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Monday, January 14, 2013

Un Americano a Roma

In one of the most famous scenes in postwar Italian cinema, Nando Moriconi (Albert Sordi), a Roman infatuated with everything American, sits down to what he understands to be an appropriately American feast: white bread, jam, and mustard, with milk poured over it, mumbling in some combination of dialect and American syllables as he assembles--and tries to eat--this concoction. 

Then, shoving the dish aside, he turns to real Italian food--a flask of Chianti and a huge bowl of spaghetti that he refers to in the film as "maccheroni." (According to my local authority on things Italian, Buffalo pizzeria owner Gino Pinzone, the word
"maccheroni" has two meanings: macaroni as
Americans know it, as in "macaroni and cheese,"
and an older, Italian meaning: any "pasta," including spaghetti). 

The 1954 film, directed by Steno (Stefano Vanzina) is Un Americano a Roma (an American in Rome).  It was filmed in Rome.  In the film, Moriconi lives in via Santa Maria in Monticelli.  It's the door on the right in the accompanying photo. 

There are other scenes in the film that have captured the Italian imagination, including one in which Moriconi threatens to throw himself off the Coliseum if a way isn't found to send him to America.  Because of the many references to Kansas City in the film, that city granted Sordi honorary citizenship.  But it's the food scene, and especially that bowl of macaroni, that have come to represent the film to later generations.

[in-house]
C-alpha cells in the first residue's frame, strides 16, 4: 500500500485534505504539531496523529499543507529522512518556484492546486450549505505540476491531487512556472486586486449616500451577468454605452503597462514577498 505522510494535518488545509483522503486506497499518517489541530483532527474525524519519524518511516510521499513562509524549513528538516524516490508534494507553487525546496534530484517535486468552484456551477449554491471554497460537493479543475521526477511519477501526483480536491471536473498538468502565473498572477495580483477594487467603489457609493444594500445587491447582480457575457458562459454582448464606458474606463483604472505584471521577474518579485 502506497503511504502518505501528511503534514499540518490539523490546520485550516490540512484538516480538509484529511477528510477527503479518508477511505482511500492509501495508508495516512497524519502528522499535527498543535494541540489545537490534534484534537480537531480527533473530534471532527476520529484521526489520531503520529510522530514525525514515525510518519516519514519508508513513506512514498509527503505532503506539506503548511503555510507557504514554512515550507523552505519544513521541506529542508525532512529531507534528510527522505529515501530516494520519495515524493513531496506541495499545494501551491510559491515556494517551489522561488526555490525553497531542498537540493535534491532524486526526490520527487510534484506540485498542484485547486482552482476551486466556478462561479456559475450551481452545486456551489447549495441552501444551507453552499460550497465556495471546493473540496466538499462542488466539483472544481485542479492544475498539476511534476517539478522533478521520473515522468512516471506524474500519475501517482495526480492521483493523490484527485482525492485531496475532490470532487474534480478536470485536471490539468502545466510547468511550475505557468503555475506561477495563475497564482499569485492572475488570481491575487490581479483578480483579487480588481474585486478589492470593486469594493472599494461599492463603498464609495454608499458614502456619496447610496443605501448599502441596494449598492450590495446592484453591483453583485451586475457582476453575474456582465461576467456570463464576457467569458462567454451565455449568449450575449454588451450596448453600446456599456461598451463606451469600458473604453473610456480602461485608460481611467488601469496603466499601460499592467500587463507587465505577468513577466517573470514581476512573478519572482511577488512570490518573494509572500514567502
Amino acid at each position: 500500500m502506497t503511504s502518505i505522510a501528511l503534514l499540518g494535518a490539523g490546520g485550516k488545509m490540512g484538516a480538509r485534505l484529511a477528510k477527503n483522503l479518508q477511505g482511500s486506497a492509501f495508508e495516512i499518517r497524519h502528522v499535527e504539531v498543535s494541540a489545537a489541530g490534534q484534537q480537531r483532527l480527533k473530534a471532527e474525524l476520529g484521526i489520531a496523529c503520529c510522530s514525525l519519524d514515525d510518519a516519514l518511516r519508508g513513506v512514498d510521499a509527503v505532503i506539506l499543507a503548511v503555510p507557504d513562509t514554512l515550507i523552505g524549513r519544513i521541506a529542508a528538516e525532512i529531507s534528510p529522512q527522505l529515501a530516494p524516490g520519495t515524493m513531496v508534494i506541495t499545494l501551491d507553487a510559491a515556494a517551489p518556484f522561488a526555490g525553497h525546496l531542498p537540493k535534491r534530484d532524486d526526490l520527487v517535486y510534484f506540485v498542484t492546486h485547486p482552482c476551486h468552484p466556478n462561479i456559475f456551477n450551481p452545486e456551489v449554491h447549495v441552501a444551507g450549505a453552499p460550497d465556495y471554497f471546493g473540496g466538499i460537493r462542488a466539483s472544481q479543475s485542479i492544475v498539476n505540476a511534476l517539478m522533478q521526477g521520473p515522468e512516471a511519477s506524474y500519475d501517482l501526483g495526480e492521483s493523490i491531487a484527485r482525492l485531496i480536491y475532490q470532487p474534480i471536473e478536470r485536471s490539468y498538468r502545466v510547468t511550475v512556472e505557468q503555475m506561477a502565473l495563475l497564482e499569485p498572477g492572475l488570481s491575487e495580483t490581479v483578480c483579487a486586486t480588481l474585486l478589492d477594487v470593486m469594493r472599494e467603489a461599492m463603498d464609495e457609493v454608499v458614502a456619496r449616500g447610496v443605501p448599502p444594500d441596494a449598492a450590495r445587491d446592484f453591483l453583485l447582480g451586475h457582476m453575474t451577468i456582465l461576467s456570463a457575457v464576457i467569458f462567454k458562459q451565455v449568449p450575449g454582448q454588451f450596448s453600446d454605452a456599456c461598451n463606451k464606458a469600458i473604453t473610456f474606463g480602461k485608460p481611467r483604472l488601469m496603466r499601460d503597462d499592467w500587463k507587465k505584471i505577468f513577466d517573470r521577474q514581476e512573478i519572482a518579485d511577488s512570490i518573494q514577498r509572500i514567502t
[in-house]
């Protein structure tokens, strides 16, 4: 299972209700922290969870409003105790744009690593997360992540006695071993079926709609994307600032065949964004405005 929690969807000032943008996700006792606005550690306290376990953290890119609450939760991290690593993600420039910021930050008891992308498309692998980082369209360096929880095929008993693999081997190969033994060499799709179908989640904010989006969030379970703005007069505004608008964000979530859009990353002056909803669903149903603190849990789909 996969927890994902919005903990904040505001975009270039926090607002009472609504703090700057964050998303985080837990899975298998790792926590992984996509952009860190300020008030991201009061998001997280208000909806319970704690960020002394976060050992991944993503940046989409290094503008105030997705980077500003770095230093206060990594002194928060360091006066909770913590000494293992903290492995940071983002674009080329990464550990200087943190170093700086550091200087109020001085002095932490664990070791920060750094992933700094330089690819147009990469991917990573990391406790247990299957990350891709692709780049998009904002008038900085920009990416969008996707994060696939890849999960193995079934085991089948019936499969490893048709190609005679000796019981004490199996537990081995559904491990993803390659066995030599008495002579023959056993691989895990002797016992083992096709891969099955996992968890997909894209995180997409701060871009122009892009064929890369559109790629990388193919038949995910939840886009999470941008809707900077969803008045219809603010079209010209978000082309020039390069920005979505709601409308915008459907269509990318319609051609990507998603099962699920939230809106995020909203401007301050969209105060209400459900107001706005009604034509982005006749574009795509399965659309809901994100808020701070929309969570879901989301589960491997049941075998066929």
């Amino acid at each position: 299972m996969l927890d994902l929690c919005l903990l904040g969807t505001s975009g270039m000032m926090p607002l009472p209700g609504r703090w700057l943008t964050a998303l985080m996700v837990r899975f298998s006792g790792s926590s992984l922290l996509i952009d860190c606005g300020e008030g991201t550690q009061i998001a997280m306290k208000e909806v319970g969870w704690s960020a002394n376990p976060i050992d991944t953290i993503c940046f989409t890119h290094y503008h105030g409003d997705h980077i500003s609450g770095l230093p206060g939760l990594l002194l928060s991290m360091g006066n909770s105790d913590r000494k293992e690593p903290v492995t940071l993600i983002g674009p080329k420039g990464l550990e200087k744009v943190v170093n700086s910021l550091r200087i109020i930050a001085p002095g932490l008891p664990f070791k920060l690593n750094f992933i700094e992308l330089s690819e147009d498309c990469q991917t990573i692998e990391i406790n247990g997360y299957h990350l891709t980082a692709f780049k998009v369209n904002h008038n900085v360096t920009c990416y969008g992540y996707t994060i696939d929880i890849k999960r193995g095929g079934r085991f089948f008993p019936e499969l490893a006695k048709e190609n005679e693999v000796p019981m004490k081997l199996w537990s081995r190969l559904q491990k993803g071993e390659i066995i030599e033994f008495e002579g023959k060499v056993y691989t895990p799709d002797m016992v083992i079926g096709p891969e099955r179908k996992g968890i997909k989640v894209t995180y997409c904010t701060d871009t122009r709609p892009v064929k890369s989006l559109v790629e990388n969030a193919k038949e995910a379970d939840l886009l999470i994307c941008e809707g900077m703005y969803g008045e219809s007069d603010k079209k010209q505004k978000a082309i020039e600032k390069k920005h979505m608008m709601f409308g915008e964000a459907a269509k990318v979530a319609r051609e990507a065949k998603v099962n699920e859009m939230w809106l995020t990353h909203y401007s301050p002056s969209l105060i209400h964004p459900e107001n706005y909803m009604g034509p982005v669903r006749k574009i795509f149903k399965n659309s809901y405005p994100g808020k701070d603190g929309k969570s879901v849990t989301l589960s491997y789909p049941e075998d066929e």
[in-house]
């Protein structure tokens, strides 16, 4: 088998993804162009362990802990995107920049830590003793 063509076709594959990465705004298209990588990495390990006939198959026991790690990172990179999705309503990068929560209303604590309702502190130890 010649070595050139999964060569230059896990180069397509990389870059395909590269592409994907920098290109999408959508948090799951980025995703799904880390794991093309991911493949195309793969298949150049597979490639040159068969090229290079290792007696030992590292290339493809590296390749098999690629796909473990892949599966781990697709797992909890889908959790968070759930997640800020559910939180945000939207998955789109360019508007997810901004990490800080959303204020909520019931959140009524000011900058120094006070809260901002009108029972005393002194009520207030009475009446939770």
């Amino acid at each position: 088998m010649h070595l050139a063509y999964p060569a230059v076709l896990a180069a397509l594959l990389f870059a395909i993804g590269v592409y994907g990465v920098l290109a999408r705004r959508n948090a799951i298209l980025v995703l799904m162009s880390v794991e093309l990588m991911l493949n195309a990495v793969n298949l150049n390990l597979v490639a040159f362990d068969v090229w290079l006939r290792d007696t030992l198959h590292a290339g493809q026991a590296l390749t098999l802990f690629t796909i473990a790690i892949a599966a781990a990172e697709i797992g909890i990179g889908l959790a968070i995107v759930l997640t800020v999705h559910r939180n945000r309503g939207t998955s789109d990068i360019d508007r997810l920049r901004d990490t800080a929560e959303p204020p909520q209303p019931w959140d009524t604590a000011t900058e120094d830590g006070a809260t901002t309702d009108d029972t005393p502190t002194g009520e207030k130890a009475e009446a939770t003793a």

While we've never been fans of Sordi's work--we prefer the anguish of neo-realism to wacky comedies--we're well aware of his reputation, especially in Rome, and especially in Garbatella, where he grew up, and where one day we found a tribute to the prolific actor, painted on a wall. 

We couldn't resist purchasing the poster of the maccheroni scene, which is available at any of the dozens of stands that cater to tourists.  And we began to notice the image, or similar ones, in restaurants and bars.

On the one hand, they're just come-ons, designed to put tourists at ease with an iconic image that spans two cultures and whose presence suggests that the place doesn't take itself too seriously. 

On the other hand, the film represented by that image has a larger meaning, or meanings: it stands for an era of postwar American world hegemony, before Vietnam forever changed the anti-colonial image of the United States, before world competition and de-industrialization, when most everything American was admired and desired, when the United States could do no wrong (or at least not as much).  And it stands for an era of mutual affection between the two countries, when America beckoned to Italians and Italy to Americans.

RST is a product of that era.  In 1962, your correspondents found themselves in Rome, brought there by a college foreign-campus program that was one consequence of the golden age of Italian-American relations.  It's 50 years later, and we're still at it.  Pass the maccheroni.


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